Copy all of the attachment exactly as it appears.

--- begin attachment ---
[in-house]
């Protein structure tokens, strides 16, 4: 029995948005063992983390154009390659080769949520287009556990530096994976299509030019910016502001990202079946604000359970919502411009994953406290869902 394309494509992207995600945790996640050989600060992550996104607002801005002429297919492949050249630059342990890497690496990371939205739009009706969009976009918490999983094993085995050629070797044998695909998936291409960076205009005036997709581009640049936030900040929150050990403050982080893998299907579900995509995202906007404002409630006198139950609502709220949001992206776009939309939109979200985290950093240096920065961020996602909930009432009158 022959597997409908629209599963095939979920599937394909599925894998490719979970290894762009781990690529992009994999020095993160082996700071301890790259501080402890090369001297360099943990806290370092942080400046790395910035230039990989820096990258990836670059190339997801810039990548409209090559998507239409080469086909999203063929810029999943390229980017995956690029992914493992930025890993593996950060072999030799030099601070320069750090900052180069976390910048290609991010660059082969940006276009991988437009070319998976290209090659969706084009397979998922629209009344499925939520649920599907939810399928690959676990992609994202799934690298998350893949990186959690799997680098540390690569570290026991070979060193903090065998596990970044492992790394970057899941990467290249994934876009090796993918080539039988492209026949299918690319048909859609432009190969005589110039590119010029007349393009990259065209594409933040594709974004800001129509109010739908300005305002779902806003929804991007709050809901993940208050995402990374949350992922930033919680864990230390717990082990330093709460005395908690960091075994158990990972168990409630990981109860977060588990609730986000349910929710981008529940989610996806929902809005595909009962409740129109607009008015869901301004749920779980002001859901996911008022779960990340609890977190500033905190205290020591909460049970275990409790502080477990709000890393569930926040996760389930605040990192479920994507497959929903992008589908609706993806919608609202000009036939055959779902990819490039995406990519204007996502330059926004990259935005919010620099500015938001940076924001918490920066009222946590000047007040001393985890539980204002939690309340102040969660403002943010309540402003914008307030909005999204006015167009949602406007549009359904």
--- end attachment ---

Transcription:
[in-house]
């Protein structure tokens, strides 16, 4: 029995948005063992983390154009390659080769949520287009556990530096994976299509030019910016502001990202079946604000359970919502411009994953406290869902 394309494509992207995600945790996640050989600060992550996104607002801005002429297919492949050249630059342990890497690496990371939205739009009706969009976009918490999983094993085995050629070797044998695909998936291409960076205009005036997709581009640049936030900040929150050990403050982080893998299907579900995509995202906007404002409630006198139950609502709220949001992206776009939309939109979200985290950093240096920065961020996602909930009432009158 022959597997409908629209599963095939979920599937394909599925894998490719979970290894762009781990690529992009994999020095993160082996700071301890790259501080402890090369001297360099943990806290370092942080400046790395910035230039990989820096990258990836670059190339997801810039990548409209090559998507239409080469086909999203063929810029999943390229980017995956690029992914493992930025890993593996950060072999030799030099601070320069750090900052180069976390910048290609991010660059082969940006276009991988437009070319998976290209090659969706084009397979998922629209009344499925939520649920599907939810399928690959676990992609994202799934690298998350893949990186959690799997680098540390690569570290026991070979060193903090065998596990970044492992790394970057899941990467290249994934876009090796993918080539039988492209026949299918690319048909859609432009190969005589110039590119010029007349393009990259065209594409933040594709974004800001129509109010739908300005305002779902806003929804991007709050809901993940208050995402990374949350992922930033919680864990230390717990082990330093709460005395908690960091075994158990990972168990409630990981109860977060588990609730986000349910929710981008529940989610996806929902809005595909009962409740129109607009008015869901301004749920779980002001859901996911008022779960990340609890977190500033905190205290020591909460049970275990409790502080477990709000890393569930926040996760389930605040990192479920994507497959929903992008589908609706993806919608609202000009036939055959779902990819490039995406990519204007996502330059926004990259935005919010620099500015938001940076924001918490920066009222946590000047007040001393985890539980204002939690309340102040969660403002943010309540402003914008307030909005999204006015167009949602406007549009359904």